The Kitchen Table #1: Design

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Blog entry by Marcel T posted 07-26-2008 02:09 AM 1082 reads 0 times favorited 0 comments Add to Favorites Watch
no previous part Part 1 of The Kitchen Table series no next part

Hey guys, this is going to by my first out of at least three blogs this summer. Me and my dad are building stuff for the house, and I’m here to document it! :) Without further adieu, here’s (part of) what I did with my summer.


My first blog entry about my summer! How exciting! But…the first one or two will be rather boring, describing the design process and planned construction process and no pictures, but it will get better as we go! (I promise!)

So, we want a new table in the kitchen. The old one (Which my dad made in an apartment!) is getting cramped, scratched, and…well, old. The wood to use is obvious – maple. Our kitchen is already light, (White cabinets and windows abound) so my dad wants something light to fit. (Unlike our current table, stained oak with a mirror top) Maple it is!

We (well, my dad) decided to do the table in two parts, the top and the bottom/legs. The top would be maple ply, surrounded by maple edging to hide the ply. Edging included, we want it to be 61×38 to fit within our piece of MDF, and to follow the golden ratio. The top will sit on the old table until we get some legs together. We want to do the table in two parts because we need/want a table, soon, but we are not sure how to construct the legs.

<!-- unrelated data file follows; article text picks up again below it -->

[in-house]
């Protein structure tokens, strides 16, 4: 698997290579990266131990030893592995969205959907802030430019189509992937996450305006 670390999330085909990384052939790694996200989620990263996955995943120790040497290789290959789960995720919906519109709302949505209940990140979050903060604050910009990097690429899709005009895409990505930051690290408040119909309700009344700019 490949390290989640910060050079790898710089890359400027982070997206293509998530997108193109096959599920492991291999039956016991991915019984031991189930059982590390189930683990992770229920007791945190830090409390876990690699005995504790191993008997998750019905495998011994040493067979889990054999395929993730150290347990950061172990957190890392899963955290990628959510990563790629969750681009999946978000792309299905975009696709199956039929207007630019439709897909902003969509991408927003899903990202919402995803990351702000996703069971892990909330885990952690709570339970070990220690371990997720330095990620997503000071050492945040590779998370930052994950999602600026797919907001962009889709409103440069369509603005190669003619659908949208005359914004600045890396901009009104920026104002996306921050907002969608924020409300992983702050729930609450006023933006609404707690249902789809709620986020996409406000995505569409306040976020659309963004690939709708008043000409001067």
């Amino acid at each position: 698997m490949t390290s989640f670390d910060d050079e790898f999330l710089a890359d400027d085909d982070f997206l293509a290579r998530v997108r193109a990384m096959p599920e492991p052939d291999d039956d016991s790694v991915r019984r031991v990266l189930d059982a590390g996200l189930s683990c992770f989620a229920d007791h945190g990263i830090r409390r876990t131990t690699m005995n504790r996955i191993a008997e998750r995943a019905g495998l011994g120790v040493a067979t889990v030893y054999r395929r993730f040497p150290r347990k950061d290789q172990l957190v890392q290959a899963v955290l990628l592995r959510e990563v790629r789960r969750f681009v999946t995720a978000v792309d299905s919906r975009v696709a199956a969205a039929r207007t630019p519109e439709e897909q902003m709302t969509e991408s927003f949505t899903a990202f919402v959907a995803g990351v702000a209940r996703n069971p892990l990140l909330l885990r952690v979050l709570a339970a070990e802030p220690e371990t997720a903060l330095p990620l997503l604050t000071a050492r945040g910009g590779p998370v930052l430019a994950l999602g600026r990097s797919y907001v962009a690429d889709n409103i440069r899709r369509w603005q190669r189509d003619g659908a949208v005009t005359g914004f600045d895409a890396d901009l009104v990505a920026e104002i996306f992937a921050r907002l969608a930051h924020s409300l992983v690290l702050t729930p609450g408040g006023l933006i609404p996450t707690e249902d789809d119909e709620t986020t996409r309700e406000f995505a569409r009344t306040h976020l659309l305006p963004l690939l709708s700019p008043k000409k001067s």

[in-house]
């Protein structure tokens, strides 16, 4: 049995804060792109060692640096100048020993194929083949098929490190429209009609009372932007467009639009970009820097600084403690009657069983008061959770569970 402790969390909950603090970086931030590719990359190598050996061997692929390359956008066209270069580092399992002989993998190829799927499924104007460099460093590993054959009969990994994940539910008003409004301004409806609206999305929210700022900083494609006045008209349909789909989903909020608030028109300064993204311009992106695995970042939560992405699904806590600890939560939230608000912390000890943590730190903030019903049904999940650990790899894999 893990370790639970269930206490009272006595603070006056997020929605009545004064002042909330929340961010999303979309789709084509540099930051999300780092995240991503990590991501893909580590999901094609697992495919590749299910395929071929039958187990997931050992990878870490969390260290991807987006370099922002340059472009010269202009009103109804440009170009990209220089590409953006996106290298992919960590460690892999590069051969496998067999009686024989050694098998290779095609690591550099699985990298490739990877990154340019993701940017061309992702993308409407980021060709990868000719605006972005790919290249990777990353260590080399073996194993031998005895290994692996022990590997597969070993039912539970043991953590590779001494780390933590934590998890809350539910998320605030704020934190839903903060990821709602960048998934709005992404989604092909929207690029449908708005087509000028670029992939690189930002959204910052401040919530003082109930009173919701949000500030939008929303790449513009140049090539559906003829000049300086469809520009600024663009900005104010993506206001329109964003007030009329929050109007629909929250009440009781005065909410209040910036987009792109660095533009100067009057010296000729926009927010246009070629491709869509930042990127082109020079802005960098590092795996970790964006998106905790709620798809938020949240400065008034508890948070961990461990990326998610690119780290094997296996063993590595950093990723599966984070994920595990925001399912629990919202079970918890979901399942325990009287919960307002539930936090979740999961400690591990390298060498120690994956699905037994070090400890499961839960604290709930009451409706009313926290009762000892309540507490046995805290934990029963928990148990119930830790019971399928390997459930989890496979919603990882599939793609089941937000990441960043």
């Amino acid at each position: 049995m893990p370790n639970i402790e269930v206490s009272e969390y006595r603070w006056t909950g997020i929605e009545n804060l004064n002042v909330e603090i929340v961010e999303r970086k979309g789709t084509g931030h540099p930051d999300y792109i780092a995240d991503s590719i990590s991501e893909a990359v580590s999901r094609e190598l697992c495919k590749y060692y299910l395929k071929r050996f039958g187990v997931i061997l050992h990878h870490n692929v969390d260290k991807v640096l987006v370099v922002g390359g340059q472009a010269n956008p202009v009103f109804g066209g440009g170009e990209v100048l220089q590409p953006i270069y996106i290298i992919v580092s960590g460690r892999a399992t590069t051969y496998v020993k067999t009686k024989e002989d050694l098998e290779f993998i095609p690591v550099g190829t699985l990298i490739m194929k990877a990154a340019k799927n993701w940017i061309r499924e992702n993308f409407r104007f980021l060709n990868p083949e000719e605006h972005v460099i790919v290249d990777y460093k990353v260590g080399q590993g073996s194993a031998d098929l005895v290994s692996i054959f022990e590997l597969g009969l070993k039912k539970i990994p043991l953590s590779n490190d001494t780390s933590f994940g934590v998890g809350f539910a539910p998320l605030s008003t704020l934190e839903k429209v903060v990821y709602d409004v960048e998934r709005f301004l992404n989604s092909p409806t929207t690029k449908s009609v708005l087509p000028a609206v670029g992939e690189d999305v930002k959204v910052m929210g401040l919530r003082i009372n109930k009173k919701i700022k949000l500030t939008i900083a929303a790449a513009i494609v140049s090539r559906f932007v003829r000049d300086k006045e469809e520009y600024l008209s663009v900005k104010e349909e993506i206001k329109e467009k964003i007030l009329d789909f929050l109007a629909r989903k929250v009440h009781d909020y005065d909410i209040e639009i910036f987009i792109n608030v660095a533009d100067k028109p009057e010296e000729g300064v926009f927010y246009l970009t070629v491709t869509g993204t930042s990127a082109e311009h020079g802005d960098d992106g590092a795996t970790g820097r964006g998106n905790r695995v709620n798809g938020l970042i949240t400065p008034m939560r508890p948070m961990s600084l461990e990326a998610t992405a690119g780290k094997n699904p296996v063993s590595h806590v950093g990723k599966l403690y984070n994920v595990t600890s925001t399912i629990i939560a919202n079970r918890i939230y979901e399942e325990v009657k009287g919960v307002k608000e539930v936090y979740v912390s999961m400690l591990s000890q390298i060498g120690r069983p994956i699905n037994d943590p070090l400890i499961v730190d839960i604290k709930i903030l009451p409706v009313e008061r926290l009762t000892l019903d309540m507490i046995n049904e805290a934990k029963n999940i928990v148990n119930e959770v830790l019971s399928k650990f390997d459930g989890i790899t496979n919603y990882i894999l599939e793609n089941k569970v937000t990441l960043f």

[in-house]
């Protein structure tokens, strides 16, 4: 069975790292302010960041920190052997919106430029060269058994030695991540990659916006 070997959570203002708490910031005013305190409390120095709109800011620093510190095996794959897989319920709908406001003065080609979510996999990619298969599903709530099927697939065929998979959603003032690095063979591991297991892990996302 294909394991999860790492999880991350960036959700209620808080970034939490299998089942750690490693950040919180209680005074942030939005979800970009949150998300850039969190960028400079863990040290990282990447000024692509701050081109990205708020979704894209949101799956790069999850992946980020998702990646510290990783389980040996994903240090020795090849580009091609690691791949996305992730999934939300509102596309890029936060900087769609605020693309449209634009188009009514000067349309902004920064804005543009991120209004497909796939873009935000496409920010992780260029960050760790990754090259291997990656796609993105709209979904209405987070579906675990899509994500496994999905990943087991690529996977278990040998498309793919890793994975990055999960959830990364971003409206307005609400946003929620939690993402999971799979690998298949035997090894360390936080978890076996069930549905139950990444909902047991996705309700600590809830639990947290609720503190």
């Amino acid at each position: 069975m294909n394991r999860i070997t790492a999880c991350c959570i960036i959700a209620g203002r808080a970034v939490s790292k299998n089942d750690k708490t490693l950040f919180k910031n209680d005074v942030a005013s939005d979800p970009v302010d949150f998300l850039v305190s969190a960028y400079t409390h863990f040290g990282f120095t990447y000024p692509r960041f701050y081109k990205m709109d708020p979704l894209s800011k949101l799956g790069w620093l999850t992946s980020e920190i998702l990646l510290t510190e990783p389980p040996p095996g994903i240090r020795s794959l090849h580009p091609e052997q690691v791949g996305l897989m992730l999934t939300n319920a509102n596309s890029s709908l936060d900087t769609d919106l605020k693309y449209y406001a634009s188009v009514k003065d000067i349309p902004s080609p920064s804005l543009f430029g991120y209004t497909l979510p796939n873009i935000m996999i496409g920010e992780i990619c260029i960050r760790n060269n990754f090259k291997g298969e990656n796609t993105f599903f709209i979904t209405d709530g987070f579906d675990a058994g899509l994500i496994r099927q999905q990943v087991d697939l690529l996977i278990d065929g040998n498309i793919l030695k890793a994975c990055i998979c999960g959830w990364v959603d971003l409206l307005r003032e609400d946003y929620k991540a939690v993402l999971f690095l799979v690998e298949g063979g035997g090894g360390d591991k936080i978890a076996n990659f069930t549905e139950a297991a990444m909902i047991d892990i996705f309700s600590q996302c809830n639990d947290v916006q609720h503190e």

We also want to do the table in two pieces because we are going to do the table top rather unconventionally – 1/4” ply on a board of MDF (1/2” or 5/8”, I can’t remember which right now) we got with the house, (I think the MDF used to be a headboard) clamped with nothin’ but regular house vacuum power. Yes, I posted a topic about his, yes everybody agreed it was a bad idea, yes my dad is stubborn :) (I must say though, I think I may have mis-expressed myself in my post, and I believe my dad knows what he is doing) He cited using a vacuum in the print shop he worked in the hold irregularly shaped sheet metal flat while being printed on. The vacuum was hooked up to a table with holes in it, and it worked!

Our problem needs a different solution. We decided to use an old mattress bag, put the ply and MDF into it, and duct tape the vacuum tube into it.

B-ooy were we ignorant.

Oh, and as another cliffhanger/hook, remember this is one of three blogs! (Not three parts, three blogs on three different projects!)

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